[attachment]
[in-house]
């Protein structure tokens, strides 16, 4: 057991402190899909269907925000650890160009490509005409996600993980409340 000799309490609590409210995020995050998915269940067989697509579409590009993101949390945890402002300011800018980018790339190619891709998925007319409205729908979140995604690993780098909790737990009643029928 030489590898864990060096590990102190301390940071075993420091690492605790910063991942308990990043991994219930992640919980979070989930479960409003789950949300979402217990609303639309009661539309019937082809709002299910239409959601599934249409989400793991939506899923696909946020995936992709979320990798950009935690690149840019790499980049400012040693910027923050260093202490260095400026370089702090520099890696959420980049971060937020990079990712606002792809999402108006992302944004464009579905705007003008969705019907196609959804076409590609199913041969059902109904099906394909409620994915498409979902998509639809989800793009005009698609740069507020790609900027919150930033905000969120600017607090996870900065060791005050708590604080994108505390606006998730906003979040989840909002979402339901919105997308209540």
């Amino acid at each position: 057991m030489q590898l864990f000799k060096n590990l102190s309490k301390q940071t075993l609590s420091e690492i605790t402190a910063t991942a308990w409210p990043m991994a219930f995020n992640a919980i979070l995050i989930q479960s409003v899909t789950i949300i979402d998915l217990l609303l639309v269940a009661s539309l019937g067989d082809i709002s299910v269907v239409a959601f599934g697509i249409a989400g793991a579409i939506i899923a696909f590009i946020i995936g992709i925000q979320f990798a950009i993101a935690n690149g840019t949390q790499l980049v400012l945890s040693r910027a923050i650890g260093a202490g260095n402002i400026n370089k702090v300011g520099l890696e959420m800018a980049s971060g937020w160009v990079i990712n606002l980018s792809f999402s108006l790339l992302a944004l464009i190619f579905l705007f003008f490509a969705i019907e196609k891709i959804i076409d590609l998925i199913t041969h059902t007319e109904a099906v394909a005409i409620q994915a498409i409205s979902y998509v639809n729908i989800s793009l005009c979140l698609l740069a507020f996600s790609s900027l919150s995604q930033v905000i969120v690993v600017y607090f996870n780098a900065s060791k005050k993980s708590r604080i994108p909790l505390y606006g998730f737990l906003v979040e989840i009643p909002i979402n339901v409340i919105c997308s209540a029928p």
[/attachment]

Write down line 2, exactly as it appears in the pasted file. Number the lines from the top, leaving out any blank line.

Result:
């Protein structure tokens, strides 16, 4: 057991402190899909269907925000650890160009490509005409996600993980409340 000799309490609590409210995020995050998915269940067989697509579409590009993101949390945890402002300011800018980018790339190619891709998925007319409205729908979140995604690993780098909790737990009643029928 030489590898864990060096590990102190301390940071075993420091690492605790910063991942308990990043991994219930992640919980979070989930479960409003789950949300979402217990609303639309009661539309019937082809709002299910239409959601599934249409989400793991939506899923696909946020995936992709979320990798950009935690690149840019790499980049400012040693910027923050260093202490260095400026370089702090520099890696959420980049971060937020990079990712606002792809999402108006992302944004464009579905705007003008969705019907196609959804076409590609199913041969059902109904099906394909409620994915498409979902998509639809989800793009005009698609740069507020790609900027919150930033905000969120600017607090996870900065060791005050708590604080994108505390606006998730906003979040989840909002979402339901919105997308209540």